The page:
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While not able to get the Cherokee Nation delegate, Kim Teehee, seated by the end of the 117th Congress, the House Rules Committee Chairman Jim McGovern (D-MA) and Ranking Member Tom Cole (R-OK) committed to continuing their work next year to seat the delegate that the Cherokee Nation was promised in the 1835 Treaty of New Echota.

Cherokee Nation Principal Chief Chuck Hoskin, Jr. expressed his gratitude for work of the committee thus far.

“We are grateful that Chairman McGovern and Ranking Member Cole reiterated their commitment today to work across the aisle to seat the Cherokee Nation’s delegate in the U.S. House. This is not a partisan issue. This is an issue about whether the United States will keep its word, and we look forward to working with the new Republican majority next month to ensure that it does so.” Hoskin said in a statement. 

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On Nov. 16, the House Rules Committee held a hearing on legal and procedural factors in seating a Cherokee Nation Delegate.

“We have made historic progress this year. Last month, the House Rules Committee held its first-ever hearing on seating the Cherokee Nation’s delegate. We are overwhelmed by the support we heard then from members of both parties, just as we are overwhelmed by the outpouring of support this effort has received from Cherokee citizens and supporters across this country. We are on the right track, and we remain confident that the House will soon seat our delegate-designee, Kim Teehee, as the Treaty of New Echota stipulates,” Hoskin continued.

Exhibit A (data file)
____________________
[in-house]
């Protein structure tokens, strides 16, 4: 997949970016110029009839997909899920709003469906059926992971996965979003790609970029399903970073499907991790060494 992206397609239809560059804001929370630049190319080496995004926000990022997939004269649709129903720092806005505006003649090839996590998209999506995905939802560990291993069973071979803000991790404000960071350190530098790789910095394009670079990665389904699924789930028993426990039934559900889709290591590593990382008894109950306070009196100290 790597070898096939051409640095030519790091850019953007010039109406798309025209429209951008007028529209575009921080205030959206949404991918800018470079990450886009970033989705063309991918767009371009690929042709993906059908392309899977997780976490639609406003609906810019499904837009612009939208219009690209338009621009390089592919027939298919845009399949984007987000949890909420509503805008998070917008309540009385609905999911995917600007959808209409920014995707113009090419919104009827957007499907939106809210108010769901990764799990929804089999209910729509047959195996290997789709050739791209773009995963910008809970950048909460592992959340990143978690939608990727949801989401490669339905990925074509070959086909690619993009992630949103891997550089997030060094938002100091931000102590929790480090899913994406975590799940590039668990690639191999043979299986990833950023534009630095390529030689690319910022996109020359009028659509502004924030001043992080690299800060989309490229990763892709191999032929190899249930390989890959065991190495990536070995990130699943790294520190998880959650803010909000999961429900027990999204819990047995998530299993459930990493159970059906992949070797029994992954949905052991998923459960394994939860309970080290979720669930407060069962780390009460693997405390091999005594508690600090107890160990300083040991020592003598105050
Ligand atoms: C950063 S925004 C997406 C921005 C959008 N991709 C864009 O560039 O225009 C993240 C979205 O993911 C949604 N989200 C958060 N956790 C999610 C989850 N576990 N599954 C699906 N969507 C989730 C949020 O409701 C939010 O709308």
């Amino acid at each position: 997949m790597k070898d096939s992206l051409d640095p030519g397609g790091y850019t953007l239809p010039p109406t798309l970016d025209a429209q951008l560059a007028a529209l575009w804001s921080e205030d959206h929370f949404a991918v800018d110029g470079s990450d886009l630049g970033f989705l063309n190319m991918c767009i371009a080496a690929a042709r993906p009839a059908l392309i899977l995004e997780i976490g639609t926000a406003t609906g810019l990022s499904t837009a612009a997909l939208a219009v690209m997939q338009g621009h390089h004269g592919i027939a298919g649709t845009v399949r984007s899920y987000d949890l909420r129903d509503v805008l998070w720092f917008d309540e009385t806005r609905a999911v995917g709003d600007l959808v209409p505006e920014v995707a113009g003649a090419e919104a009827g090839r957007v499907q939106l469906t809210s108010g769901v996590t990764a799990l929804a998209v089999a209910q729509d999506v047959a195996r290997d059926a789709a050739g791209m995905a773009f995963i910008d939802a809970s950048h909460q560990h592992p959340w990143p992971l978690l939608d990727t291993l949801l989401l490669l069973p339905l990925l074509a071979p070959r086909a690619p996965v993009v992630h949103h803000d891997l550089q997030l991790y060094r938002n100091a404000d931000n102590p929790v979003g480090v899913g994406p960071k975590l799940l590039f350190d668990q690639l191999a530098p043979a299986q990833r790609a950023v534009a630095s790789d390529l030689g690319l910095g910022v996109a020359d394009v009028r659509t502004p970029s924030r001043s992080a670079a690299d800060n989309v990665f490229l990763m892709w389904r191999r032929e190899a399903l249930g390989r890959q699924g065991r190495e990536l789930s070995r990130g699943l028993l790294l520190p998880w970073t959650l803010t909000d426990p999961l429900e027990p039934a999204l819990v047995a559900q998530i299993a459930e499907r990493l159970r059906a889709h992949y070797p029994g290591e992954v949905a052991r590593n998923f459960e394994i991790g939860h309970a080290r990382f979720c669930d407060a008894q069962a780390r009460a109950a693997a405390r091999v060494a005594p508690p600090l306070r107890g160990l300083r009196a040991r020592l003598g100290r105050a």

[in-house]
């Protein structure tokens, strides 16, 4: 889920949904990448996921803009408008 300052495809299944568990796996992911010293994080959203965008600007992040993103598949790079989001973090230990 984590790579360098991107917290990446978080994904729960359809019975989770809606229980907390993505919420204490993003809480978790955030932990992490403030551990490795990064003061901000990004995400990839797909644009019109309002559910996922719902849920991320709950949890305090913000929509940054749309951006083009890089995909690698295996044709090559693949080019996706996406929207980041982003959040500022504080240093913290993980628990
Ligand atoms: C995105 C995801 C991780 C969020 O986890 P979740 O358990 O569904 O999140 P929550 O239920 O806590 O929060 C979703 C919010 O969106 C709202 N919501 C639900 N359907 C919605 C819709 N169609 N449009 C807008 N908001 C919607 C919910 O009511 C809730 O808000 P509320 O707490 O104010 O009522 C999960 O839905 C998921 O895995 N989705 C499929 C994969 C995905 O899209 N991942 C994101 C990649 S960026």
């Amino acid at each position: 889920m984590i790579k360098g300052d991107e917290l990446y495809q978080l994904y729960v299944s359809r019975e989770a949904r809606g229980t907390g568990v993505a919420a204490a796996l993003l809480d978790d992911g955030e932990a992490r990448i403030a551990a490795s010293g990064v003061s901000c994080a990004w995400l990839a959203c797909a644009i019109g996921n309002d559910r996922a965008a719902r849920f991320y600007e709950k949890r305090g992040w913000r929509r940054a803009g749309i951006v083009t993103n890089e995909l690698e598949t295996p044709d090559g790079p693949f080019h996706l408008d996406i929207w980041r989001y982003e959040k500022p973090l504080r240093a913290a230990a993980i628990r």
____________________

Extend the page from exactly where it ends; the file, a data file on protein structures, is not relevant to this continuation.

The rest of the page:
RELATED:  Cherokee Nation’s Delegate to Congress is 187 Years Overdue

RELATED: Cherokee Nation Chief Chuck Hoskin, Jr. and Cherokee Delegate Kim Teehee Reflect on Congressional Hearing in Seating Cherokee Nation Delegate

During the hearing last month, McGovern expressed his commitment to fulfill the treaty obligations. He reiterated his commitment on Thursday in the following statement: 

“Though a complicated issue, I personally believe that we need to find a way to honor our treaty obligations with the Cherokee and seat a delegate in the House and I'm committed to working to make that happen in the next Congress. And I appreciate the members of this committee, especially my Ranking Member, for agreeing to look at this issue seriously and try to find a way forward.”

With the Republicans in majority in the upcoming Congress, which session begins on January 3, 2022, McGovern will no longer serve as chair of the committee. In all probability, Rep. Tom Cole, who is a tribal citizen of the Chickasaw Nation, will assume the position as chair of the committee. 

“I don't regard tribal issues as Democrat or Republican. They really are exceptionally bipartisan and they really get down to tribal sovereignty and the Federal…responsibility, the importance of maintaining our treaty obligations,” Cole said at the Nov. 16 hearing.

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